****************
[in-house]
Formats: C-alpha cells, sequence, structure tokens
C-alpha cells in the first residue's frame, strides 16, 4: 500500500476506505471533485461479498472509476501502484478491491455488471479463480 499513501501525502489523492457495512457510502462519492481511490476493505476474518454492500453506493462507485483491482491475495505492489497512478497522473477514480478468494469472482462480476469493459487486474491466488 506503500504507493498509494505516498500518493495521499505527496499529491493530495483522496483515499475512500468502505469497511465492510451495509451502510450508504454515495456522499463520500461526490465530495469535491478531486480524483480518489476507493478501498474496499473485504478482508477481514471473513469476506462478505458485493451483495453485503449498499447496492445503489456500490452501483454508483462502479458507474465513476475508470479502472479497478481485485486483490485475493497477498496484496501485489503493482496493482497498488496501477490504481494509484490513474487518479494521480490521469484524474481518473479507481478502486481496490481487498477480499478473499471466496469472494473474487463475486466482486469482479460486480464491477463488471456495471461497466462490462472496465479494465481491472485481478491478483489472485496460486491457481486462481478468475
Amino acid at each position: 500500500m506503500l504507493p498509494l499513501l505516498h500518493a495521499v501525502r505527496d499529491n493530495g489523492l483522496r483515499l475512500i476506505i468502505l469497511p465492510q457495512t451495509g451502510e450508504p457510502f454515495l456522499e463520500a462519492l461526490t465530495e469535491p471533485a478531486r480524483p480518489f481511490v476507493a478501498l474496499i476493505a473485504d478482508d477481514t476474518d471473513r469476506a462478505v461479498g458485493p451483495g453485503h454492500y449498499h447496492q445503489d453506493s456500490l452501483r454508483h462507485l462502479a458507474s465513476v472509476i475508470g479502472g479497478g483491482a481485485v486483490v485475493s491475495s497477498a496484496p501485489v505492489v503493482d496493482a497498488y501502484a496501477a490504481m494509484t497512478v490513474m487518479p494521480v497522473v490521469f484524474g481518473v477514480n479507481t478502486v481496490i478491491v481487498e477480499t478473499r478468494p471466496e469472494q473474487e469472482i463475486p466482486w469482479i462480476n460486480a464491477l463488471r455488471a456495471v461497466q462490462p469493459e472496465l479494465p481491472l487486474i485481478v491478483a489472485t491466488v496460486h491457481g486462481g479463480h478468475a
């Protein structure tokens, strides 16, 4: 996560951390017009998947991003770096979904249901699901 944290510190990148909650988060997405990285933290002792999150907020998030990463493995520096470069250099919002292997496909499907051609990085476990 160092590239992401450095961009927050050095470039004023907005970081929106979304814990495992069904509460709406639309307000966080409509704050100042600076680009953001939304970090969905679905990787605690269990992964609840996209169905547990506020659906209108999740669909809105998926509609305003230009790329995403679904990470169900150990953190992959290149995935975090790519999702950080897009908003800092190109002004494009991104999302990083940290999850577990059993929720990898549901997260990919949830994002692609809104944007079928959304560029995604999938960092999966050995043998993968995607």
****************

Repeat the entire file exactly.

[in-house]
Formats: C-alpha cells, sequence, structure tokens
C-alpha cells in the first residue's frame, strides 16, 4: 500500500476506505471533485461479498472509476501502484478491491455488471479463480 499513501501525502489523492457495512457510502462519492481511490476493505476474518454492500453506493462507485483491482491475495505492489497512478497522473477514480478468494469472482462480476469493459487486474491466488 506503500504507493498509494505516498500518493495521499505527496499529491493530495483522496483515499475512500468502505469497511465492510451495509451502510450508504454515495456522499463520500461526490465530495469535491478531486480524483480518489476507493478501498474496499473485504478482508477481514471473513469476506462478505458485493451483495453485503449498499447496492445503489456500490452501483454508483462502479458507474465513476475508470479502472479497478481485485486483490485475493497477498496484496501485489503493482496493482497498488496501477490504481494509484490513474487518479494521480490521469484524474481518473479507481478502486481496490481487498477480499478473499471466496469472494473474487463475486466482486469482479460486480464491477463488471456495471461497466462490462472496465479494465481491472485481478491478483489472485496460486491457481486462481478468475
Amino acid at each position: 500500500m506503500l504507493p498509494l499513501l505516498h500518493a495521499v501525502r505527496d499529491n493530495g489523492l483522496r483515499l475512500i476506505i468502505l469497511p465492510q457495512t451495509g451502510e450508504p457510502f454515495l456522499e463520500a462519492l461526490t465530495e469535491p471533485a478531486r480524483p480518489f481511490v476507493a478501498l474496499i476493505a473485504d478482508d477481514t476474518d471473513r469476506a462478505v461479498g458485493p451483495g453485503h454492500y449498499h447496492q445503489d453506493s456500490l452501483r454508483h462507485l462502479a458507474s465513476v472509476i475508470g479502472g479497478g483491482a481485485v486483490v485475493s491475495s497477498a496484496p501485489v505492489v503493482d496493482a497498488y501502484a496501477a490504481m494509484t497512478v490513474m487518479p494521480v497522473v490521469f484524474g481518473v477514480n479507481t478502486v481496490i478491491v481487498e477480499t478473499r478468494p471466496e469472494q473474487e469472482i463475486p466482486w469482479i462480476n460486480a464491477l463488471r455488471a456495471v461497466q462490462p469493459e472496465l479494465p481491472l487486474i485481478v491478483a489472485t491466488v496460486h491457481g486462481g479463480h478468475a
């Protein structure tokens, strides 16, 4: 996560951390017009998947991003770096979904249901699901 944290510190990148909650988060997405990285933290002792999150907020998030990463493995520096470069250099919002292997496909499907051609990085476990 160092590239992401450095961009927050050095470039004023907005970081929106979304814990495992069904509460709406639309307000966080409509704050100042600076680009953001939304970090969905679905990787605690269990992964609840996209169905547990506020659906209108999740669909809105998926509609305003230009790329995403679904990470169900150990953190992959290149995935975090790519999702950080897009908003800092190109002004494009991104999302990083940290999850577990059993929720990898549901997260990919949830994002692609809104944007079928959304560029995604999938960092999966050995043998993968995607």